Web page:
Public systematically misled on Gaza

Shoddy reporting means Britons have bought into one falsity after another


Israel has paid a heavy price for the media’s rush to judge events in recent years. In 2002, it was deemed responsible for a “massacre” in Jenin, which a subsequent investigation found to be false. During the 2006 Second Lebanon War, it was alleged that Israel had caused large loss of life at Qana, a report which turned out to be greatly exaggerated.

In the recent Gaza conflict, the IDF was again condemned by much of the world’s media, particularly for an attack on a UN school compound in which 43 civilians were sheltering. A subsequent investigation by the UN’s humanitarian coordinator in Jerusalem found that no such attack had occurred. The deaths took place on a street nearby after Israel returned fire following mortar fire from Hamas fighters taking shelter in a crowd.

It is always difficult in the midst of fighting to find out what is happening. But the initial condemnation of Israel by the UN Works & Relief Agency (UNWRA) and human rights groups has been hugely damaging to Israel’s international image and is partly responsible for the extraordinary build up of anti-Israel, pro-Hamas opinion in the UK.

Reports by independent monitoring groups have uncovered systematic misrepresentation in the British media. And now that the hostilities are largely over, much more is being learnt about the behaviour of Hamas.

Lists have, for instance, appeared on Palestinian websites of Fatah and Gaza clan members killed, wounded or maimed by Hamas fighters under cover of the Israeli assault.

Last week, The Times Online reported that the UN had halted humanitarian supplies to Gaza after Hamas forces seized an aid convoy.

The Israel-based website Honest Reporting, which keeps a close eye on non-governmental organisations operating in the region, focused on the activities of the Norwegian doctor Mads Gilbert, who was being quoted on Palestinian casualties on an almost daily basis in the British media, including the BBC, Sky and The Independent. Among other things, Gilbert accused Israel of using Gaza as a “test bed for new weapons”. What HR points out — as did the JC in January — is that Gilbert has been involved with Palestinian solidarity work since the 1970s, he has been involved in Norwegian Communist organisations and he has criticised the aid organisation Doctors Without Borders.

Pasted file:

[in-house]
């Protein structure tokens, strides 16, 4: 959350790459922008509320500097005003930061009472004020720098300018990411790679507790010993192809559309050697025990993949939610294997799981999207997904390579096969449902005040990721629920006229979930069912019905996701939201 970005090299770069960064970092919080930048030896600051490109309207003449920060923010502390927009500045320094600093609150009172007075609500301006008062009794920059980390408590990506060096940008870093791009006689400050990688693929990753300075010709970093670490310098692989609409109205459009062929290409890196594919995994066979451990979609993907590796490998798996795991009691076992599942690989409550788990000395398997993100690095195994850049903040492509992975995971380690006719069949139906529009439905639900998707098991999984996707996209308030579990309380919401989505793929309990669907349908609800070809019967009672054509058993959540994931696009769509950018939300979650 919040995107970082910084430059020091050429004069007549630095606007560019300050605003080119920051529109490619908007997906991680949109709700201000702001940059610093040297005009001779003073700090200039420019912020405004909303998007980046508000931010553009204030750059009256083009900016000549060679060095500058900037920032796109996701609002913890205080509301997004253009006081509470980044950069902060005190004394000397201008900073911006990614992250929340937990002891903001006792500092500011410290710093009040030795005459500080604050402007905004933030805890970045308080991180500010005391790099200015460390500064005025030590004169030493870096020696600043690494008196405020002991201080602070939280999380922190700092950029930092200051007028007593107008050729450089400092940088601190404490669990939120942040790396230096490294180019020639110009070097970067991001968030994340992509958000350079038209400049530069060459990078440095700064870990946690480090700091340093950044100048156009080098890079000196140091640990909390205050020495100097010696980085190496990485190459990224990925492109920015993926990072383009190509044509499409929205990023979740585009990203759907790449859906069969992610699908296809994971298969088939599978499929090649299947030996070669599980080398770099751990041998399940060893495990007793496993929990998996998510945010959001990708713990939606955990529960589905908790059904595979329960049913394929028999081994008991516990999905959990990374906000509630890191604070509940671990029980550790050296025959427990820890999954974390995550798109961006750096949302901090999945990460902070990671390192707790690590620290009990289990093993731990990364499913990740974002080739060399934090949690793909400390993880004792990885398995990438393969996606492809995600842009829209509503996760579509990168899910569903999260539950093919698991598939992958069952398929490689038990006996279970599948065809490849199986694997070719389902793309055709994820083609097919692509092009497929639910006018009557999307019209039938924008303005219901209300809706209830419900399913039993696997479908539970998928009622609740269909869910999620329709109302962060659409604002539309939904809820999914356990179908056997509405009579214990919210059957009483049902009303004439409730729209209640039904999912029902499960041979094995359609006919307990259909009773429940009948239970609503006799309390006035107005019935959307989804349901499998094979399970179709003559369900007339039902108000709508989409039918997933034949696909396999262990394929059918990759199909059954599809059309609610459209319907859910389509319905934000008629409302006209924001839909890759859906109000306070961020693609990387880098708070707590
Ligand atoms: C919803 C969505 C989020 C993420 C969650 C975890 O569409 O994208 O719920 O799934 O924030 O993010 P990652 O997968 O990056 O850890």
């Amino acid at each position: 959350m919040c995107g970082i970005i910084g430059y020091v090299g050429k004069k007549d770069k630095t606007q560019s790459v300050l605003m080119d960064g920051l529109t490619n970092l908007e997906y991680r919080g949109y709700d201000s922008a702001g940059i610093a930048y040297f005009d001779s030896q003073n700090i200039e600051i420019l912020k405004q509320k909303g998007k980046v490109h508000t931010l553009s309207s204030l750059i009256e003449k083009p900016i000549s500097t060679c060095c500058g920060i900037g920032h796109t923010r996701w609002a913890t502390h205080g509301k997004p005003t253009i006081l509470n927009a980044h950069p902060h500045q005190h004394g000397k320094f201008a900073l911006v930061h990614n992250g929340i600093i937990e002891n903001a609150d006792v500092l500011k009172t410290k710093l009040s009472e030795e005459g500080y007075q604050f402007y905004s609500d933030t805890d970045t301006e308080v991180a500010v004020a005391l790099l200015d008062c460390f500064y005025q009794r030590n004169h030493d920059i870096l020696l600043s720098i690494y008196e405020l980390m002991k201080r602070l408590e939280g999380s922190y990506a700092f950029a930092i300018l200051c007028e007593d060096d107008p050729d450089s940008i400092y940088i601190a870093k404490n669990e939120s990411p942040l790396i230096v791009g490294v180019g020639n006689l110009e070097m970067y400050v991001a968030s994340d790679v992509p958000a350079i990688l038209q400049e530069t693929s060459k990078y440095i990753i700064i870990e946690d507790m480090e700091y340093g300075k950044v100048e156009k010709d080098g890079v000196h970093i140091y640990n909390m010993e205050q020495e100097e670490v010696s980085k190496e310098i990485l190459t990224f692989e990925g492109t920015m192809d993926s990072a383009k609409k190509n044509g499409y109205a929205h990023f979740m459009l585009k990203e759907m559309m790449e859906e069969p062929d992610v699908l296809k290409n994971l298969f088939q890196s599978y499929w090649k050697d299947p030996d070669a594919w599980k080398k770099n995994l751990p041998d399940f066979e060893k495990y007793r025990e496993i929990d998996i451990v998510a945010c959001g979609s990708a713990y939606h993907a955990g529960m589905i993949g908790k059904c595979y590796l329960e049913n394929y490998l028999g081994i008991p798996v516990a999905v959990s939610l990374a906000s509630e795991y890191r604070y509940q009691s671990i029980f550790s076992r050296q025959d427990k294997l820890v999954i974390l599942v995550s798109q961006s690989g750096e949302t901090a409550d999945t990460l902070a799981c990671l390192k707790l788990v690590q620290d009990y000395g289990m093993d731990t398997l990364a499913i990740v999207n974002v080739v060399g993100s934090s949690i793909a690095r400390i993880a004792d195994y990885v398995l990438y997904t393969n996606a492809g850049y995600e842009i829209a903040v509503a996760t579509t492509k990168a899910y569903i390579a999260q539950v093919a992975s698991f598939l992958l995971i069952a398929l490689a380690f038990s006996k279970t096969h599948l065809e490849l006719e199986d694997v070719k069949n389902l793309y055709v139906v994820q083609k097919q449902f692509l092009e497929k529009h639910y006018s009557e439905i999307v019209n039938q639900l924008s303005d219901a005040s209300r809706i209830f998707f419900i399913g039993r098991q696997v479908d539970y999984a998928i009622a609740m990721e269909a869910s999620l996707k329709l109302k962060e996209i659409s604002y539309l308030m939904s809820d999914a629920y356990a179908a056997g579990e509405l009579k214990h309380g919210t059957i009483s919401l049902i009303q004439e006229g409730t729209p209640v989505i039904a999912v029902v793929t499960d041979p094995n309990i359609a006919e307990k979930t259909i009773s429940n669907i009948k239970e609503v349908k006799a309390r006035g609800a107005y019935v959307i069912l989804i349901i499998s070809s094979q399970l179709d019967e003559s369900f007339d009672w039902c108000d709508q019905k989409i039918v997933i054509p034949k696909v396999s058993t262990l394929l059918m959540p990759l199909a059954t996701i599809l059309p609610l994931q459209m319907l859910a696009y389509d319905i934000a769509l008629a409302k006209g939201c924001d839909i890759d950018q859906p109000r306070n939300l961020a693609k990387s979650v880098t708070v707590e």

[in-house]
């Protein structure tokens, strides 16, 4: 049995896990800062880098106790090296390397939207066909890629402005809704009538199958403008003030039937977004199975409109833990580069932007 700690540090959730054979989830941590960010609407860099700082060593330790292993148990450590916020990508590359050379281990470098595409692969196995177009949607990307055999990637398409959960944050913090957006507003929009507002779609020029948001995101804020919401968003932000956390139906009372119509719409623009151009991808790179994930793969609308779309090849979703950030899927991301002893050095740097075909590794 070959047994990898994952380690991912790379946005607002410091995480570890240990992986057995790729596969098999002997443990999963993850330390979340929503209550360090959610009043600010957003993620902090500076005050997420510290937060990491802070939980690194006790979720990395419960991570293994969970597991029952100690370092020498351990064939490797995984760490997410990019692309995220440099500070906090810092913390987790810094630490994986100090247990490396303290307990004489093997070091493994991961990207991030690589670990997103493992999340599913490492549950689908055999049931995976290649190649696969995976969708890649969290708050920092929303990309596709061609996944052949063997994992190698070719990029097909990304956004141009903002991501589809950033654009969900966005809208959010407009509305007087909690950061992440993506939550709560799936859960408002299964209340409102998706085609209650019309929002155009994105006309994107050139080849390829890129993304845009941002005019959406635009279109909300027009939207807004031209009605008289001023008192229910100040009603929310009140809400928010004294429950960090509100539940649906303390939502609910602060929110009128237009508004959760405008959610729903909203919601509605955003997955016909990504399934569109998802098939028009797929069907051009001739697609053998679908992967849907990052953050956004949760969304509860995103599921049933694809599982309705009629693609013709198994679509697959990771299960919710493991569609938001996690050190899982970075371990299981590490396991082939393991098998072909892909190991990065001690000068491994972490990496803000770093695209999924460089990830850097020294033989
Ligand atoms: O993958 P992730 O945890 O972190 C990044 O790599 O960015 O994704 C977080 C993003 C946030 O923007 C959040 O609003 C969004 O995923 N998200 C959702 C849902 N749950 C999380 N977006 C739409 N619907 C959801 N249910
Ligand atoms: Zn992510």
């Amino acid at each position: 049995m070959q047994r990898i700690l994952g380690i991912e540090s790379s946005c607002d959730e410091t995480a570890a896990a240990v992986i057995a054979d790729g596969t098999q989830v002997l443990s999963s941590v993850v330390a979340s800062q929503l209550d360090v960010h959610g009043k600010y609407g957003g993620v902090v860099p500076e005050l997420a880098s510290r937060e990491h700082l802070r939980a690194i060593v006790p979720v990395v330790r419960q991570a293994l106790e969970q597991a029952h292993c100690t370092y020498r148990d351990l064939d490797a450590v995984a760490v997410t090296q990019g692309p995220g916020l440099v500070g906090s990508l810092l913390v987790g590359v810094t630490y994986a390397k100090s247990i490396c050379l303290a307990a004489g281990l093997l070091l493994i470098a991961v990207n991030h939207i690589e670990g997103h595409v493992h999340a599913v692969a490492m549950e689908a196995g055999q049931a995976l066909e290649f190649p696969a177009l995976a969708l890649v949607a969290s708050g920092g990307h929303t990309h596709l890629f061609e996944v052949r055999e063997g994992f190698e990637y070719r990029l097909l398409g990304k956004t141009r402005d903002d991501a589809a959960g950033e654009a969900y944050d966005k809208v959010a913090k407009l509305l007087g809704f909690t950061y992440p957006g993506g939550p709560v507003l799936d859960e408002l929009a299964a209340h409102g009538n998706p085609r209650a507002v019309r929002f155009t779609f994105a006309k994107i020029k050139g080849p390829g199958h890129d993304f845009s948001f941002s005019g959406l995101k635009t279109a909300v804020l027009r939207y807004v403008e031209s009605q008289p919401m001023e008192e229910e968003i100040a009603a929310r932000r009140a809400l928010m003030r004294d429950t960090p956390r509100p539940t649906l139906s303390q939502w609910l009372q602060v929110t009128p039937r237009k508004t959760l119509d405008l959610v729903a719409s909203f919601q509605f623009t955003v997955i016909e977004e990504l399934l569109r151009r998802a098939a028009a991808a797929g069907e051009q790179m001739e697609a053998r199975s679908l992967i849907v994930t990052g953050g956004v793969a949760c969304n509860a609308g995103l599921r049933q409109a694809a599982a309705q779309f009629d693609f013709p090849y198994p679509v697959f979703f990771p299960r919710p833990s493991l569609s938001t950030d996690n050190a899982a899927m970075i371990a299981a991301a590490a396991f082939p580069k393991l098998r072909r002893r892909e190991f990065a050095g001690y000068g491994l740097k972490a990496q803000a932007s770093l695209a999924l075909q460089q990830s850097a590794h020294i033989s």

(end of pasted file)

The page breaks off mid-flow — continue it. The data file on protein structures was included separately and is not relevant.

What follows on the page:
Another monitoring organisation, Just Journalism, is critical of the BBC and broadsheets for a failure to tell audiences what Hamas is really about. Its analysis found virtually no mention of the fact that the Hamas Charter calls for the destruction of Israel and that it does not accept any previous peace pacts between Israel and the Palestinians.

Just Journalism found just 4 per cent of photos published in the first week of the conflict showed Hamas militancy and 75 per cent of cartoons showed Israel as the aggressor. Only in the leader columns was a reasonable balance found.

Just Journalism is critical of BBC Middle East editor Jeremy Bowen for his highly personalised reports — an impression confirmed by Panorama on February 9.

If these examples of shoddy reporting have a resonance it is because they match allegations made in a contested report by the Media Standards Trust. It charged that job cuts and the rush to put stories online had combined to heighten the risk of intrusion and inaccuracy in the British media. Public trust in the media had been badly holed.

However, if that were really true, it seems strange that the UK public would have bought into the Hamas/Palestinian media narrative so comprehensively.

Alex Brummer is City Editor of the Daily Mail

    Last updated: 11:29am, February 12 2009